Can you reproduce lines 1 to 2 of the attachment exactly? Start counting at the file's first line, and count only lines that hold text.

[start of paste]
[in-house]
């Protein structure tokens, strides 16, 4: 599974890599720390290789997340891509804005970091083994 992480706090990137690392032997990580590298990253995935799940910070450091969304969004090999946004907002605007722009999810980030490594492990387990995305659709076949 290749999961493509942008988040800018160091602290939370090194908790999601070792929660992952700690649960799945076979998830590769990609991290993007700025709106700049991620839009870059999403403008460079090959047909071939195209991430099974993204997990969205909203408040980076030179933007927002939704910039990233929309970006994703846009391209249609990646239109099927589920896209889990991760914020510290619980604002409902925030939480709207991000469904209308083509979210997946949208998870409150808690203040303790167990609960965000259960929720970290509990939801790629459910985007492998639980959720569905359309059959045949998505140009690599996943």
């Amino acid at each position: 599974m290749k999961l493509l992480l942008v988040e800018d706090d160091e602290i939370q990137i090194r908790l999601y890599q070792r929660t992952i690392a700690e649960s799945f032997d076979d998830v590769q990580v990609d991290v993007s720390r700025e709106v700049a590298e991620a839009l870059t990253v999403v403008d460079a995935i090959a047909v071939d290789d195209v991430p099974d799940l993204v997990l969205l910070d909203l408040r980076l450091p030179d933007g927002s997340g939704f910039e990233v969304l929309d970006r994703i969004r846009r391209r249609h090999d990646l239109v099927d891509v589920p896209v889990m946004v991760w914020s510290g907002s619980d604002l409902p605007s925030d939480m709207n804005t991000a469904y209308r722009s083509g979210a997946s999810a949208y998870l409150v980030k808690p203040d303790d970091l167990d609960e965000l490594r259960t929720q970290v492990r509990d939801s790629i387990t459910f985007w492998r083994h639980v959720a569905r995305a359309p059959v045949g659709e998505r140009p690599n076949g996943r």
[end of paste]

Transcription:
[in-house]
């Protein structure tokens, strides 16, 4: 599974890599720390290789997340891509804005970091083994 992480706090990137690392032997990580590298990253995935799940910070450091969304969004090999946004907002605007722009999810980030490594492990387990995305659709076949 290749999961493509942008988040800018160091602290939370090194908790999601070792929660992952700690649960799945076979998830590769990609991290993007700025709106700049991620839009870059999403403008460079090959047909071939195209991430099974993204997990969205909203408040980076030179933007927002939704910039990233929309970006994703846009391209249609990646239109099927589920896209889990991760914020510290619980604002409902925030939480709207991000469904209308083509979210997946949208998870409150808690203040303790167990609960965000259960929720970290509990939801790629459910985007492998639980959720569905359309059959045949998505140009690599996943």